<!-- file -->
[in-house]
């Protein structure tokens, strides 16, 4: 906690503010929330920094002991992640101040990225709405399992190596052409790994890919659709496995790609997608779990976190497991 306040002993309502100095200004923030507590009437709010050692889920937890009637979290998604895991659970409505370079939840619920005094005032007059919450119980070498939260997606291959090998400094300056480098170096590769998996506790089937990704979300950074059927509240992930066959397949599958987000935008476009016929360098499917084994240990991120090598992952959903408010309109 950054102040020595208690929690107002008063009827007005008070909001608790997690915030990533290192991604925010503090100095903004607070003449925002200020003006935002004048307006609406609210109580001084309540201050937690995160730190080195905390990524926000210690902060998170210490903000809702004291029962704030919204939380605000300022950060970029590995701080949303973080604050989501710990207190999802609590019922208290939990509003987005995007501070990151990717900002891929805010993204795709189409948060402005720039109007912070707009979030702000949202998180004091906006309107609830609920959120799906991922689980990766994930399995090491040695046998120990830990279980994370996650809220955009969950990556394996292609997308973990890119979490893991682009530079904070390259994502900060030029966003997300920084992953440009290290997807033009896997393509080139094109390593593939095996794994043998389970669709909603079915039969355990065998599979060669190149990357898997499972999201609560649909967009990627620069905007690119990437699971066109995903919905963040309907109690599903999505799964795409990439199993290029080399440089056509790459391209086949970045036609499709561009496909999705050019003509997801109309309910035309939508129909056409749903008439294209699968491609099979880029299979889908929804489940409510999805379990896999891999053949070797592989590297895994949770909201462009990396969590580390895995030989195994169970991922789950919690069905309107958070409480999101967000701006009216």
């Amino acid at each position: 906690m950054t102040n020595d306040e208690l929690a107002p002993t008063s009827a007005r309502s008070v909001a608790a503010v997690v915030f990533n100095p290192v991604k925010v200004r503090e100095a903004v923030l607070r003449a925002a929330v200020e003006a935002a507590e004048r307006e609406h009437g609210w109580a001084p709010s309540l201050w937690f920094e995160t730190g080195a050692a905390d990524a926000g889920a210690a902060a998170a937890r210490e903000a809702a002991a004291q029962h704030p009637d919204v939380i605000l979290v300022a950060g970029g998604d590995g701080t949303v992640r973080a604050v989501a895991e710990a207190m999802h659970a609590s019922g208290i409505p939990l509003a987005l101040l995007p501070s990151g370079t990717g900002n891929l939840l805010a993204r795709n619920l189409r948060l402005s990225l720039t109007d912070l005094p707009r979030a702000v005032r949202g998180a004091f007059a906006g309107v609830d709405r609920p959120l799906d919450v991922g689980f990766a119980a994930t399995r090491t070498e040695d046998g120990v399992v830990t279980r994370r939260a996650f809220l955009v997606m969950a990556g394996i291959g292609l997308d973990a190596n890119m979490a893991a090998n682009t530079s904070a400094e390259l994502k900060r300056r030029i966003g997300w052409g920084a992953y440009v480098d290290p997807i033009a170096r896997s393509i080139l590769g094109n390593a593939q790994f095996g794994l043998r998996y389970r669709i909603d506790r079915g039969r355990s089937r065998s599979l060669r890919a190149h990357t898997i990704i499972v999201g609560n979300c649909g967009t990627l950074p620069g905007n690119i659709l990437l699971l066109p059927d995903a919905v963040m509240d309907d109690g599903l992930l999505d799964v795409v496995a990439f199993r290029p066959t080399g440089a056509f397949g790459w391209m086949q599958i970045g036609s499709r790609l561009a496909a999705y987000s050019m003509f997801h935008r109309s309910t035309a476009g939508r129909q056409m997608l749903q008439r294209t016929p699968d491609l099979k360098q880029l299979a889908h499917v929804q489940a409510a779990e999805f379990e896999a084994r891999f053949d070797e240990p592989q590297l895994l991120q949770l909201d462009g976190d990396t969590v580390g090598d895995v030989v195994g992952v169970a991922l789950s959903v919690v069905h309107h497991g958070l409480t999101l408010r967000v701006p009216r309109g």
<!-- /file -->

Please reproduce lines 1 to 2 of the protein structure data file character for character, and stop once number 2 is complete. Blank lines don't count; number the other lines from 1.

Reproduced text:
[in-house]
């Protein structure tokens, strides 16, 4: 906690503010929330920094002991992640101040990225709405399992190596052409790994890919659709496995790609997608779990976190497991 306040002993309502100095200004923030507590009437709010050692889920937890009637979290998604895991659970409505370079939840619920005094005032007059919450119980070498939260997606291959090998400094300056480098170096590769998996506790089937990704979300950074059927509240992930066959397949599958987000935008476009016929360098499917084994240990991120090598992952959903408010309109 950054102040020595208690929690107002008063009827007005008070909001608790997690915030990533290192991604925010503090100095903004607070003449925002200020003006935002004048307006609406609210109580001084309540201050937690995160730190080195905390990524926000210690902060998170210490903000809702004291029962704030919204939380605000300022950060970029590995701080949303973080604050989501710990207190999802609590019922208290939990509003987005995007501070990151990717900002891929805010993204795709189409948060402005720039109007912070707009979030702000949202998180004091906006309107609830609920959120799906991922689980990766994930399995090491040695046998120990830990279980994370996650809220955009969950990556394996292609997308973990890119979490893991682009530079904070390259994502900060030029966003997300920084992953440009290290997807033009896997393509080139094109390593593939095996794994043998389970669709909603079915039969355990065998599979060669190149990357898997499972999201609560649909967009990627620069905007690119990437699971066109995903919905963040309907109690599903999505799964795409990439199993290029080399440089056509790459391209086949970045036609499709561009496909999705050019003509997801109309309910035309939508129909056409749903008439294209699968491609099979880029299979889908929804489940409510999805379990896999891999053949070797592989590297895994949770909201462009990396969590580390895995030989195994169970991922789950919690069905309107958070409480999101967000701006009216």